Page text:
“As a college community, we have had to cope with many pandemic-related protocols, among them monitoring and check-in procedures that — while they may alter our regular routine and access to campus — are in place to protect the health and safety of everyone who is on campus learning and working. The fall semester will likely see adjustments in general campus access.”

The next incident happened on Thursday, May 20th at 10:30 a.m. to another female who is a junior as well, majoring in biology and psychology. She also wishes to remain anonymous, but for the purpose of this article her name is Andrea. 

Andrea was walking in Kissena Park, right across the street from the main gate of Queens College. She was towards the entrance near the swings and recalls that it wasn’t that busy since it was around 10:30 in the morning. Andrea states, “I was facing away from the entrance and was looking down on my phone and then saw someone touching themselves inappropriately. I then turned around and started walking away since I was in shock and was scared if something worse could happen. I chose to wait by Gino’s pizzeria rather than actually go to the college and get help because of how little they deal with situations like these.”

“Since this isn’t the first time something of this nature has happened to me, I know how little effort public safety puts into situations like these and basically wanted to save myself from being questioned and being told ‘Oh, well it could’ve been worse than that.’ Ever since then, I always have an uneasy feeling when being near that park and even when walking alone in that area.”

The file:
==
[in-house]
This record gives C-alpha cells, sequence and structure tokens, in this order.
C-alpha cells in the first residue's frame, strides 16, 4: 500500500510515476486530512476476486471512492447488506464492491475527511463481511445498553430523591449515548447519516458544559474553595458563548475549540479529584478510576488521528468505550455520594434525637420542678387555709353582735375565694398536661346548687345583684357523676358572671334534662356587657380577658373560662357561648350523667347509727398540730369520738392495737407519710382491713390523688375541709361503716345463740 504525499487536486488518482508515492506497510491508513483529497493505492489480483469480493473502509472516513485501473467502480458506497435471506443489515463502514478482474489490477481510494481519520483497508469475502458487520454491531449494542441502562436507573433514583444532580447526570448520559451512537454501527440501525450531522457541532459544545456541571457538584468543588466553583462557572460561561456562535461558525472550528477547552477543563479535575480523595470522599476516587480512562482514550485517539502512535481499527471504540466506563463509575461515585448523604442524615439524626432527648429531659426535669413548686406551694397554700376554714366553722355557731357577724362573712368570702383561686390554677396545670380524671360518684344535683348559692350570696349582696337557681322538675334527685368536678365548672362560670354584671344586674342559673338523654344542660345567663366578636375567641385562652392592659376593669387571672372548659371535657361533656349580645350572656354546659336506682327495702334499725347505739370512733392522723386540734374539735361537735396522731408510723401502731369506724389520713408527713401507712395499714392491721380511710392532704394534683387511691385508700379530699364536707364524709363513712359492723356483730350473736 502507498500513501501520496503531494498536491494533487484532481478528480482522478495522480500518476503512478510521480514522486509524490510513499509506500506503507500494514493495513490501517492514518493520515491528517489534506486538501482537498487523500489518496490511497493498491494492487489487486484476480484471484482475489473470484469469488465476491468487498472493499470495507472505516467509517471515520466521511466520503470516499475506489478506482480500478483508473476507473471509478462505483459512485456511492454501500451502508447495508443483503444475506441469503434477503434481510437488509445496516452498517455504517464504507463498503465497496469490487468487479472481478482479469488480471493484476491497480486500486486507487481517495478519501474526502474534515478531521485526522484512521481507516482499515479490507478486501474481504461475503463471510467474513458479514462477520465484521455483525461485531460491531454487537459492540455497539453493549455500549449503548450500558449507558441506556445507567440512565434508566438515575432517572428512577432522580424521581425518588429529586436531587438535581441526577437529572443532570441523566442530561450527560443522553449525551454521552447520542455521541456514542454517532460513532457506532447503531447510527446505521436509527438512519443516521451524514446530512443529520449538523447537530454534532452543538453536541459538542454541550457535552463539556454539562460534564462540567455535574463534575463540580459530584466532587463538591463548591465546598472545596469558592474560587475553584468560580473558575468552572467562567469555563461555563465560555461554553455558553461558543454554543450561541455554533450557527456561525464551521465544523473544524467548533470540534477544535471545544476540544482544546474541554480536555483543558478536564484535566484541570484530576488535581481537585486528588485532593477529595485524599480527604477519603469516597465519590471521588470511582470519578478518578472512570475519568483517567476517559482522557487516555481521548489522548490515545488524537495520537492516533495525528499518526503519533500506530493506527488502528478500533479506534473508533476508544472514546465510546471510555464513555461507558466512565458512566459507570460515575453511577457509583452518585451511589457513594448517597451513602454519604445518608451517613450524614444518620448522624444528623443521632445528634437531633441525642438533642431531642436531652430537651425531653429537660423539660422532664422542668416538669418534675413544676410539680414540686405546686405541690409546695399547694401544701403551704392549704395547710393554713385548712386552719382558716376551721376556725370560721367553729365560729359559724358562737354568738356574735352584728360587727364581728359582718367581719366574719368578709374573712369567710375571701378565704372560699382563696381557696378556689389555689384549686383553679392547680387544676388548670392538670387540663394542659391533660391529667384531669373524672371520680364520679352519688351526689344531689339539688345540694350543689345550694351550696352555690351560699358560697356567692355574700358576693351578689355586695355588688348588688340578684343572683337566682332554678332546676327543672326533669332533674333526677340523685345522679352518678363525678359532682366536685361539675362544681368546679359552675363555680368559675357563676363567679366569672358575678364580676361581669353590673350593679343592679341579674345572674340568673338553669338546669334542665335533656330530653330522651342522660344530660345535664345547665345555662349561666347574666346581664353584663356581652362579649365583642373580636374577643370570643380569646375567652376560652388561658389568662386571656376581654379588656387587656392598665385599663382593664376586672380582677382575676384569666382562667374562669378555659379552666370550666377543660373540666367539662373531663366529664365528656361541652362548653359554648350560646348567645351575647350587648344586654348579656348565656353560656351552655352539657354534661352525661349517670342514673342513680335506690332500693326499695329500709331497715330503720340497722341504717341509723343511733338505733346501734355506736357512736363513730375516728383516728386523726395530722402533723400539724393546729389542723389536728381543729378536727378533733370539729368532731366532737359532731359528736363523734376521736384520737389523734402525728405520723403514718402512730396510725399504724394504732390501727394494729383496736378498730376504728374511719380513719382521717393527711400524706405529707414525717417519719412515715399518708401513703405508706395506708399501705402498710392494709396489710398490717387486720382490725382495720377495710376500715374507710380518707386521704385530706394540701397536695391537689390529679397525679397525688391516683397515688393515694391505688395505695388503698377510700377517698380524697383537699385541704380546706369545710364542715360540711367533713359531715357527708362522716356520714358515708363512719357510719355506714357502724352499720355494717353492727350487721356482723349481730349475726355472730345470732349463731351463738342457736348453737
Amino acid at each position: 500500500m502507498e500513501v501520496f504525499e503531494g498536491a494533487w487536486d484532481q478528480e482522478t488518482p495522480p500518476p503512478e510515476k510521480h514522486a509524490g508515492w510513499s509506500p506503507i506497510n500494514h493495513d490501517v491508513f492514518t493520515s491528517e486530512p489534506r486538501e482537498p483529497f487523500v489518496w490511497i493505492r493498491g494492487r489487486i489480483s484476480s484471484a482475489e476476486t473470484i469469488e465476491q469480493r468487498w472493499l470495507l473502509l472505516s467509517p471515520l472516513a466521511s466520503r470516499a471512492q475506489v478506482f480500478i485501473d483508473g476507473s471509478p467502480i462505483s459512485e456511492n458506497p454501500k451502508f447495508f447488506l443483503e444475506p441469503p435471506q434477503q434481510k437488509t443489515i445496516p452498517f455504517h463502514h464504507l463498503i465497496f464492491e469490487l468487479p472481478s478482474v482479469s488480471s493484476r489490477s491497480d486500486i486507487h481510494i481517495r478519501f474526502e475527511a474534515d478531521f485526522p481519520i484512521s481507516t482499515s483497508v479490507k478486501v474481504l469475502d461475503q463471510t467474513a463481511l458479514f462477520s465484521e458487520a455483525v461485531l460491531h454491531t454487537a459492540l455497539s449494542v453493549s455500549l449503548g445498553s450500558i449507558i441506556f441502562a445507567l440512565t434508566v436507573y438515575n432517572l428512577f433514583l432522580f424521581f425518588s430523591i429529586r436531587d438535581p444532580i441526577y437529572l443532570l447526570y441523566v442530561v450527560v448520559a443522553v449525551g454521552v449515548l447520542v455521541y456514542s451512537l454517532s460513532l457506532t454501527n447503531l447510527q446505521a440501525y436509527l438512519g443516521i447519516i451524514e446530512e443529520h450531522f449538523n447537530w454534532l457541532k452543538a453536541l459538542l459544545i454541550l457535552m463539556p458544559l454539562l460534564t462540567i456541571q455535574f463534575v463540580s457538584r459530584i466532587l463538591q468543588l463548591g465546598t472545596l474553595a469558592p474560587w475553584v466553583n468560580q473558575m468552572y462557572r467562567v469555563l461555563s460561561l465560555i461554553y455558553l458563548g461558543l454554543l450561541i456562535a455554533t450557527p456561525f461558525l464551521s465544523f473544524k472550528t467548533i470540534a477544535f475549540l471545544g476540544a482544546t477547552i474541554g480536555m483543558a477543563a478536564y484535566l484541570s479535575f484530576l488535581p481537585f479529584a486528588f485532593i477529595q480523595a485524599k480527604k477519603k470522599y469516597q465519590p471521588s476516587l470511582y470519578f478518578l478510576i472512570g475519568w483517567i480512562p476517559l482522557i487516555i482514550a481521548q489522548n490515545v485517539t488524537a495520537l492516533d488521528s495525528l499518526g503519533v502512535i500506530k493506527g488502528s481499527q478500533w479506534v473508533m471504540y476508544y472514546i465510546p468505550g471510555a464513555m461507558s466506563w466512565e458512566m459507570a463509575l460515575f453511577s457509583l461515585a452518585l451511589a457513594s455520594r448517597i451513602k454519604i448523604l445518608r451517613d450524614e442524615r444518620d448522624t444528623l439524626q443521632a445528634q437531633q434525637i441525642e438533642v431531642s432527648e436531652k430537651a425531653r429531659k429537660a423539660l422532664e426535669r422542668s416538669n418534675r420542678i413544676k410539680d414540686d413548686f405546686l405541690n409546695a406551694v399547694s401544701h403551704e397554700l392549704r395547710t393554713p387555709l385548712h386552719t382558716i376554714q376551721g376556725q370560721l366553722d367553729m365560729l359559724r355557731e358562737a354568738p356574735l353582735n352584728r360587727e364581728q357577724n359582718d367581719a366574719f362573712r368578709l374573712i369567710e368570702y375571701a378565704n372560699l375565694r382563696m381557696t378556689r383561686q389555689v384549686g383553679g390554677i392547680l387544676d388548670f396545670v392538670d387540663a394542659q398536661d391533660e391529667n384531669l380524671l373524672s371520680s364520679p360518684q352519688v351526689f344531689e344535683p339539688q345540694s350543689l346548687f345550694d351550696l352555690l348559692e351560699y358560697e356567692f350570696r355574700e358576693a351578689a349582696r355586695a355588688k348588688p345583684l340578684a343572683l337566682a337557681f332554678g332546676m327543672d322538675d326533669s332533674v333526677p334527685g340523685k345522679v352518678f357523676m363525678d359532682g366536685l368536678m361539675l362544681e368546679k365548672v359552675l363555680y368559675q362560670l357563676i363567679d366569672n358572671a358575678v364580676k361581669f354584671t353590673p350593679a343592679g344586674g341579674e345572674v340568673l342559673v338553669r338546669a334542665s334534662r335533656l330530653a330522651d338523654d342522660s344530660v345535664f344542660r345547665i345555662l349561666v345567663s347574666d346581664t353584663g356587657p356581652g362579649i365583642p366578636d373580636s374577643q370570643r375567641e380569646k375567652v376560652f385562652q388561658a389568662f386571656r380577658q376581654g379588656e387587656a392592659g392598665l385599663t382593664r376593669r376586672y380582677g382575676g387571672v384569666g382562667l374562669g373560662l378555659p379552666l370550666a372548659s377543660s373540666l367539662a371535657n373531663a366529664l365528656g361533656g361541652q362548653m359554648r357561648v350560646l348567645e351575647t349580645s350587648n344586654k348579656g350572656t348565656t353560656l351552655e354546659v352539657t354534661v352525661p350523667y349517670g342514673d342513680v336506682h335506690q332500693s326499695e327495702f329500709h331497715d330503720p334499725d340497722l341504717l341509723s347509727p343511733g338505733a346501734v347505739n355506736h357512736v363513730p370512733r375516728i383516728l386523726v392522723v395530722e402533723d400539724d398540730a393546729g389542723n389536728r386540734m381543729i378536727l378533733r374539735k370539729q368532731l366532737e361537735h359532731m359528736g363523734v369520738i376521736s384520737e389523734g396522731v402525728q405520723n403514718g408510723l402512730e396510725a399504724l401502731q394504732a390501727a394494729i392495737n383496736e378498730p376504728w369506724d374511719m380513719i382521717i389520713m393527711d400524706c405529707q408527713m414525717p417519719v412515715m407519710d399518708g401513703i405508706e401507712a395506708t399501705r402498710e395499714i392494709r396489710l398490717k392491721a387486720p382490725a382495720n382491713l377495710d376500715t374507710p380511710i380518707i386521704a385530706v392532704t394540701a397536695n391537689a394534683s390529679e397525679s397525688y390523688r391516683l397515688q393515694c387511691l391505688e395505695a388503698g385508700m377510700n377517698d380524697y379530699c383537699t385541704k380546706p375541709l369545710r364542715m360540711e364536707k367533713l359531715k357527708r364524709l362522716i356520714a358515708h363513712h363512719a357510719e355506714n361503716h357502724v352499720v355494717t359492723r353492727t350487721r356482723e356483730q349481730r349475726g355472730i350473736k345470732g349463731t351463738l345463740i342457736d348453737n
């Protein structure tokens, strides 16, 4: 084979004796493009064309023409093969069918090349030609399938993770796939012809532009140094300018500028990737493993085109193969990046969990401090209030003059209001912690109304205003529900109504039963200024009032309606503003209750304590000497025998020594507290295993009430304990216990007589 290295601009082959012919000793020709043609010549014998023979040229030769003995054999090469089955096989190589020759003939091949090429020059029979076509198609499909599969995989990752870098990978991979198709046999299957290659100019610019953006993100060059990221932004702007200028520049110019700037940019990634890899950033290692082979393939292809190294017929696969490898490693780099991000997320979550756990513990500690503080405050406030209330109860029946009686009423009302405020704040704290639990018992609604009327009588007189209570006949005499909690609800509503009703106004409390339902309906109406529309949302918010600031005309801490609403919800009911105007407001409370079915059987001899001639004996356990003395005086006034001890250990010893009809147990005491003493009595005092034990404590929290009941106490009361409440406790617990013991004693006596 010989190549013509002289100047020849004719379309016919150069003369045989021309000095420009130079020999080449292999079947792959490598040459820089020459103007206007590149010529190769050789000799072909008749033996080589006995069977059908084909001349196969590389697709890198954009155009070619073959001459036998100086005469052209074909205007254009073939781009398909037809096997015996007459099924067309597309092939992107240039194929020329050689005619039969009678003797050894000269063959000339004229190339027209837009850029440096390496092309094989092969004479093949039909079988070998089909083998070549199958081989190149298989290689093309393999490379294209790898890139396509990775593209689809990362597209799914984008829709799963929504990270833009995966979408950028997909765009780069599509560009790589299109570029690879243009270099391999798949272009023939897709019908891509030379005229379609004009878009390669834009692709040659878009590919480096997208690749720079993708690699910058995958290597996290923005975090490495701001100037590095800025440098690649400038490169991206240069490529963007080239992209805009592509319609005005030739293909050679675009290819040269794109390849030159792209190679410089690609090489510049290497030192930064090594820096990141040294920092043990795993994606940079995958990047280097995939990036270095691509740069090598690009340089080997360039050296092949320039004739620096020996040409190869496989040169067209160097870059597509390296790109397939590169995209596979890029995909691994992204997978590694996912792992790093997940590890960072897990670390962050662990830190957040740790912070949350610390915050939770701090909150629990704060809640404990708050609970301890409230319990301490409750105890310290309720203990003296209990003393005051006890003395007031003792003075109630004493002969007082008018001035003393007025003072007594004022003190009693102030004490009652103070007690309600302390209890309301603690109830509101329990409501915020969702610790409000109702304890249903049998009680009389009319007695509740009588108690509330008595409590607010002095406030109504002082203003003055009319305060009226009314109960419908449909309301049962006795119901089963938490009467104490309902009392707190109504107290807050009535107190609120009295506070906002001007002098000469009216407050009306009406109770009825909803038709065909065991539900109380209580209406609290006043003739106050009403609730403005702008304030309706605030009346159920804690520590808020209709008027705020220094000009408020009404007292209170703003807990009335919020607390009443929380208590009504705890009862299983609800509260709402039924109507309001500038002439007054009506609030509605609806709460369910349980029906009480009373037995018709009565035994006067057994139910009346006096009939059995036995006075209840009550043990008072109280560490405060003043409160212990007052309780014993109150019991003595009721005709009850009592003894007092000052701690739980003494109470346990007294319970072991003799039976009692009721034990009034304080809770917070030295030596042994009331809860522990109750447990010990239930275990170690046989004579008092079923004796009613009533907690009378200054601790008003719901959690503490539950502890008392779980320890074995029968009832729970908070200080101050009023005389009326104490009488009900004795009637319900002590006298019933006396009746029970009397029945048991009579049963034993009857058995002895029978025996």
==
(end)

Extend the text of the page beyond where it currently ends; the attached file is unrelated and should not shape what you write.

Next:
The Public Safety office prides themselves on how the school is kept safe by the very best, however these incidents happened just days from each other and were brushed off as if the students’ safety did not matter. 

“I’m finishing my third year at QC. Throughout my college career, I have been very active on campus. In fact, during my time at QC, I have spent more time on campus than I have at home,” said Diana. “I love being a QC student, and I enjoy spending my time on campus in the lab. However, after this incident, I haven’t returned to campus. I still don’t feel safe, and until action is taken to prioritize student safety, I will never feel safe whilst on campus.”

It should be noted that Andrea did not go to Public Safety for the very reason that she felt that she would not have been taken seriously. “The fact that I felt it was better to deal with the situation on my own rather than getting help from my own college should show how unreliable and judgemental that it could be. As much as I hope that something like this won’t happen to other people, and there is a big possibility that it will, I just want there to be more support for the people that it happens to.”

Leave a Reply

Your email address will not be published.

Latest from Blog